Australian Region Welcome Government’s $1 Million Investment

 


It’s hard to say no to a million bucks.
 
This past Wednesday the Alpine Observer reported the good news that Australia’s Alpine Valleys wine region was slated to receive a cool $1 million for the development and growth of the region’s tourism sector.
 
“President of the Alpine Valleys Vignerons Michael Freudenstein said any boost to wine related tourism in the region is welcomed as it not only benefits the wine region, but all associated tourism business,” he said.
 
According to the Alpine Observer, governing body Wine Victoria will “work closely with the government to roll out the funding, which was announced by Minister for Agriculture and Regional Development the HonourableJaala Pulford, as part of the 2015/16 budget.” 
 
Freudenstein said the sizeable contribution to the area’s tourism industry will provide a welcomed boost for Alpine Valleys, Bright, Myrtleford and Mt. Beauty; four wine havens within mainland Australia’s southernmost wine region. 
 
“Alpine Valleys, Bright, Myrtleford and Mt. Beauty are all major draw cards to North East Victoria, offering a high-level experience of wine, food, accommodation and stunning landscapes,” Freudenstein said.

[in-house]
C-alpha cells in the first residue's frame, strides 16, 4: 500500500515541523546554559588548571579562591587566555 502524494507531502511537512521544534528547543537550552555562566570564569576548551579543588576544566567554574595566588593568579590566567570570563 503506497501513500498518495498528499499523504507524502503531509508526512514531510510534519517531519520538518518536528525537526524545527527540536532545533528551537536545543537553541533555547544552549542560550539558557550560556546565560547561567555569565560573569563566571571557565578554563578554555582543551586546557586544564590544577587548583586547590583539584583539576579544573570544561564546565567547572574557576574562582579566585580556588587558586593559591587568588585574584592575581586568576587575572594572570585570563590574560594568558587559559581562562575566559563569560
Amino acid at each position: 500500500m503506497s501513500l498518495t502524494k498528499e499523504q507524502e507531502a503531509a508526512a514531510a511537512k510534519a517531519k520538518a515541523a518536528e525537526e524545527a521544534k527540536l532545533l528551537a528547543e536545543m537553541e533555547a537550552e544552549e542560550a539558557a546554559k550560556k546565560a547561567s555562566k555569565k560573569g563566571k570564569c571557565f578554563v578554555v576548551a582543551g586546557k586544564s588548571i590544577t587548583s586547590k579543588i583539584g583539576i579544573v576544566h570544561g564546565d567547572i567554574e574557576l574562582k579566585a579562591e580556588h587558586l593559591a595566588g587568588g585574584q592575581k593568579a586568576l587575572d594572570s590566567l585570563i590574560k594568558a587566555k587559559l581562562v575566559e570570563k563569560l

He said the region is optimistic about collaborating alongside Wine Victoria to utilize the funding.
 
“We look forward to working with Wine Victoria, the State Government and Tourism North East to increase the understanding of our … wine offerings by increasing cellar door visitation and growing exports in key markets,” he said. “Being a grape growing region, increased wine tourism also brings into focus the … fruit grown here and this improves the profitability of our grape growers.”
 
According to the Alpine Valleys Wine Region website, the northern Victoria wine region has a long history.
“The Alpine Valleys Wine Region is one of the oldest winegrowing districts in Victoria and indeed in Australia,” the site said. “Vineyards have been present here since the mid 19th century.” 
 
The region is home to about 500 hectares of vines, 32 grape varieties, 17 wineries and 12 cellar doors, the site said. 
 
The region features varying elevation, with vineyards thriving in altitudes between about 500 feet and about 1800 feet.
 
“Cabernet Sauvignon and Shiraz are produced at lower altitudes and Merlot at higher elevations,” the site noted. “There are increased plantings of Italian varietals, such as Sangiovese, Barbera, Nebbiolo, Teroldego and Marzemino.”
 
Chardonnay is also a popular grape in Alpine Valleys vineyards, being used for “both sparkling and table wines.”
 

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